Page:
Oxford scientists working on new Covid vaccine to target Delta variant


A new and modified version of the Oxford vaccine is being developed to target the Delta coronavirus variant, The Independent understands, in the wake of rising infections in the UK and the highest daily death toll since March.

Early work has been started by members of Professor Dame Sarah Gilbert’s team at the University of Oxford – the same scientists behind the AstraZeneca jab first rolled out in January. A source said the new vaccine was being designed with the aim of “having something on the shelf ready to scale up – if it’s needed”.

This comes as scientists warned that a new offshoot of the Delta variant will “eventually dominate” in the UK if it is confirmed to be more transmissible than its predecessor, with authorities now racing to better understand the newly mutated virus.

Downing Street has said it is keeping “a very close eye” on the AY.4.2 sub-variant, which is steadily spreading throughout England and accounted for nearly 10 per cent of new infections at the start of October.

Experts have speculated that it could be 10 to 15 per cent more transmissible than the original Delta variant.

The Covid-19 Genomics UK Consortium (COG-UK), which tracks new variants, said AY.4.2 “is likely to become dominant” in Britain if it is found to be more infectious. However, it said there is no evidence to support this yet, with tests under way to determine its “biological properties”.

Aris Katzourakis, a professor of evolution and genomics at Oxford University, said if the 10 to 15 per cent figure “holds up to scrutiny”, then AY.4.2 “will eventually dominate”.

Despite fears of its increased transmissibility, scientists do not believe the new Delta sub-variant is responsible for the recent spike in cases that have been reported across the UK.

Some 43,738 tested positive for Covid on Tuesday – down from almost 50,000 the day before – while a further 223 deaths were recorded, the highest figure since 9 March.

“As AY.4.2 is still at fairly low frequency, a 10 per cent increase [in] its transmissibility could have caused only a small number of additional cases,” said Professor Francois Balloux, director of the Genetics Institute at University College London. “As such it hasn’t been driving the recent increase in case numbers in the UK.”

Experts have meanwhile argued “there is a case” for Delta-specific vaccines for current and future vaccination programmes, with the variant now accounting for the vast majority of global infections.

Professor Eleanor Riley, an immunologist at Edinburgh University, said the biggest advantage would be to help bring widespread transmission in the UK “to an end”.

She said the UK’s autumn booster programme, which will ultimately see 30 million Britons offered a third vaccine dose, “would likely have much greater impact if we were using a Delta-specific vaccine”.

Given the continuing effectiveness of the original vaccine in protecting against hospitalisation and death from Covid-19, scientists at Oxford are taking a precautionary approach to developing a Delta jab.

The Oxford source said it was “very early days” in the development of the new vaccine, but insisted it wouldn’t be hard to make the necessary modifications given the “plug and play” nature of the technology behind the jab.

However, the source said that even “subtle changes” introduced to the manufacturing process as a result of switching to a modified vaccine could cause significant delays and hinder the global rollout of life-saving doses, at a time when millions of people remain unvaccinated.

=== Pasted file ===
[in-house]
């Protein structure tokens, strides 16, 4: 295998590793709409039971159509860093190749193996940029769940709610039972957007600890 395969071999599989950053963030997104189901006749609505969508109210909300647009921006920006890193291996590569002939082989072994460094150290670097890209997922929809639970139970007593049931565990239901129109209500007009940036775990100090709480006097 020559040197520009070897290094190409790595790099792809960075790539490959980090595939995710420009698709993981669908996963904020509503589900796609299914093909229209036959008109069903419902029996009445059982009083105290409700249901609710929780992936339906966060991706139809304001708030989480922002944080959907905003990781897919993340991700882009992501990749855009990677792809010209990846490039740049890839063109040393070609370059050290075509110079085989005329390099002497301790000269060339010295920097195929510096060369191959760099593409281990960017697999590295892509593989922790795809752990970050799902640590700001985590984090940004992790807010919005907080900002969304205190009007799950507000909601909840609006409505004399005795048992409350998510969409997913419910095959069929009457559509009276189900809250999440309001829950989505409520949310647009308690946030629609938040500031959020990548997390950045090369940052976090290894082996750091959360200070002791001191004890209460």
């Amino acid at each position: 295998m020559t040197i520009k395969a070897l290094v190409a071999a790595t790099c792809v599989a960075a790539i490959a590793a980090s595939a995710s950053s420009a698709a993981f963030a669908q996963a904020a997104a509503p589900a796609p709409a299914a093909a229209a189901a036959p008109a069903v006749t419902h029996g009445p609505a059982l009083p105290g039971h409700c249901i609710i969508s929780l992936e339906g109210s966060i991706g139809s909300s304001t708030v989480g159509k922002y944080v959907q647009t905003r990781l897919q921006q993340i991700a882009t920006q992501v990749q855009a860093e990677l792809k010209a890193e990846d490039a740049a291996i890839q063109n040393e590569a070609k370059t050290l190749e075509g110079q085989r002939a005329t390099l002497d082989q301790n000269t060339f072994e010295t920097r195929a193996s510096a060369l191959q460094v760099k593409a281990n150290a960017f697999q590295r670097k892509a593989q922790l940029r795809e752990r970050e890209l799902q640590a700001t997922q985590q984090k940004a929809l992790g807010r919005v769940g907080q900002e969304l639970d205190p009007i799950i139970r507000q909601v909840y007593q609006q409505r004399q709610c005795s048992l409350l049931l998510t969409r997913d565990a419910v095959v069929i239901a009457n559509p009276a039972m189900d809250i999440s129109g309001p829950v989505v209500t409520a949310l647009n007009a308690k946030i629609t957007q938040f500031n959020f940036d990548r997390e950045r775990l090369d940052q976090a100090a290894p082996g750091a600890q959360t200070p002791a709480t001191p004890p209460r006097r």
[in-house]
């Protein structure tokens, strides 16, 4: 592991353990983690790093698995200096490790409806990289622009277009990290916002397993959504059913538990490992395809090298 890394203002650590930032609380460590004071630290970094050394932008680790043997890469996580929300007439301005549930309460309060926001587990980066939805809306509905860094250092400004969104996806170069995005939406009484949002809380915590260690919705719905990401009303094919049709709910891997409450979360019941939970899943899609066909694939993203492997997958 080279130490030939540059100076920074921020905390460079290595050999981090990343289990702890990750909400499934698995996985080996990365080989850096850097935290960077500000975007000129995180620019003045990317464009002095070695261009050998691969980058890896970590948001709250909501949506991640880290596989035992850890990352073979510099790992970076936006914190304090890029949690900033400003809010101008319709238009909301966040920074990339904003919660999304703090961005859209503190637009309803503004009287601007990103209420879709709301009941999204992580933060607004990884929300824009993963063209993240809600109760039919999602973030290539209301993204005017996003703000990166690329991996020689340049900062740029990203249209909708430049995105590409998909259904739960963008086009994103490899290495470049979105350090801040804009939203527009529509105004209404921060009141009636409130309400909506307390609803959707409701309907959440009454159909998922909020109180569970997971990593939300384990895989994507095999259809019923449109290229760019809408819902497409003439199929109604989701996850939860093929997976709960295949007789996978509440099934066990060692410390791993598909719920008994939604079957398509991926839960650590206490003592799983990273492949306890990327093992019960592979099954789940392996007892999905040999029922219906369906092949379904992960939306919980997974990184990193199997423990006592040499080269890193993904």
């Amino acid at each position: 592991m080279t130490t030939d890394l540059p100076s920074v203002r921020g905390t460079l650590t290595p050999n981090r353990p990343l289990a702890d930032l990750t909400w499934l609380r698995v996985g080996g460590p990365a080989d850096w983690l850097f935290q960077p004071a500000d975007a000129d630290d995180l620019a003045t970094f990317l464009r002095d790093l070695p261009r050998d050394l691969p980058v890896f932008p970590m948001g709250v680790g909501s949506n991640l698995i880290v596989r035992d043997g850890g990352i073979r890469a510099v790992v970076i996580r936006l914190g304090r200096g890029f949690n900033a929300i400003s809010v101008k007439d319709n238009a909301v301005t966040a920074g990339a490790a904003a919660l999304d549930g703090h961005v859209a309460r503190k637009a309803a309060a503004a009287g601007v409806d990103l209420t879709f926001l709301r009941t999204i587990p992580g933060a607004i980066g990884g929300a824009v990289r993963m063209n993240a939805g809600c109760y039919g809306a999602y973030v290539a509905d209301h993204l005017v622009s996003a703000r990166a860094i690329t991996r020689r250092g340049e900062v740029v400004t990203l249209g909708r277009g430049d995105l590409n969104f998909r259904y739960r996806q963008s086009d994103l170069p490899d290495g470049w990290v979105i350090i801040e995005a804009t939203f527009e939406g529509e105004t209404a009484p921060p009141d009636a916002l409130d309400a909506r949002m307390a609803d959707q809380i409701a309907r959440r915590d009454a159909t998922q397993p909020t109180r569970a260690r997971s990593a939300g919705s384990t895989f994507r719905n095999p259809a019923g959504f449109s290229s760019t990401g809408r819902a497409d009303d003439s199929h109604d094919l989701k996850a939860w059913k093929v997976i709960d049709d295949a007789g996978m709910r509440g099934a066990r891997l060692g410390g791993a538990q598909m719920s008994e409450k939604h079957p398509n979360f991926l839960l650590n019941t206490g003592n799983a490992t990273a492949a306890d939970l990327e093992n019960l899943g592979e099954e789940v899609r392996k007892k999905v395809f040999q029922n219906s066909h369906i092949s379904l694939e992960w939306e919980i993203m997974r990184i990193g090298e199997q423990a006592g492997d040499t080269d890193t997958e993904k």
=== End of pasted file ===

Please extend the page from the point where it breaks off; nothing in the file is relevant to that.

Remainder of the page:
Professor Riley said the protection afforded by the current vaccines against severe disease and death seems to be broadly similar for all variants.

“Those of us who have been vaccinated already are no more likely to end up in hospital with the Delta variant than with the original Wuhan or Alpha strains,” she said.

However, Prof Riley said that immunity against infection – “and thus the subsequent likelihood of transmitting the virus to someone else” – is affected by the different variants, with the Oxford jab not quite as effective in preventing vaccinated people from catching Delta and “feeling a bit unwell”.

“There is therefore a case for rolling out Delta-specific vaccines,” Prof Riley said. “They are likely to be significantly better at suppressing infections in the community and may well bring widespread transmission in the UK to an end.

“This, in turn, will reduce the number of unprotected (unvaccinated or unresponsive) people being infected and ending up in hospital.”

Pfizer has already announced its plans to develop a Covid booster shot that will target Delta, while Moderna has said it would be able to easily update its vaccine to take into consideration new variants. A timeframe for the new Oxford vaccine has not been released.

Professor Robin, an immunologist at Imperial College London, said “it certainly makes sense to introduce Delta-specific vaccines” and admitted he was “surprised” there hadn’t been a desire to roll out modified jabs as part of the UK’s booster campaign.

Prof Riley said periodic updated boosters might be required in the months or years to come if Sars-CoV-2, the virus that causes Covid-19, continues to “throw up new highly infectious variants”.

Prior to their work on Delta, scientists at Oxford developed a vaccine specific to the Beta variant, which has since dropped out of circulation in many countries of the world.

A University of Oxford spokesperson said: “Oxford has a broad programme of research on vaccines for coronaviruses and is monitoring emerging variants closely.

“We are working with our partners AstraZeneca on testing a Beta variant vaccine in human volunteers at the moment, and on the developing systems for evaluation and licensure of new variant vaccine, should it be needed.”

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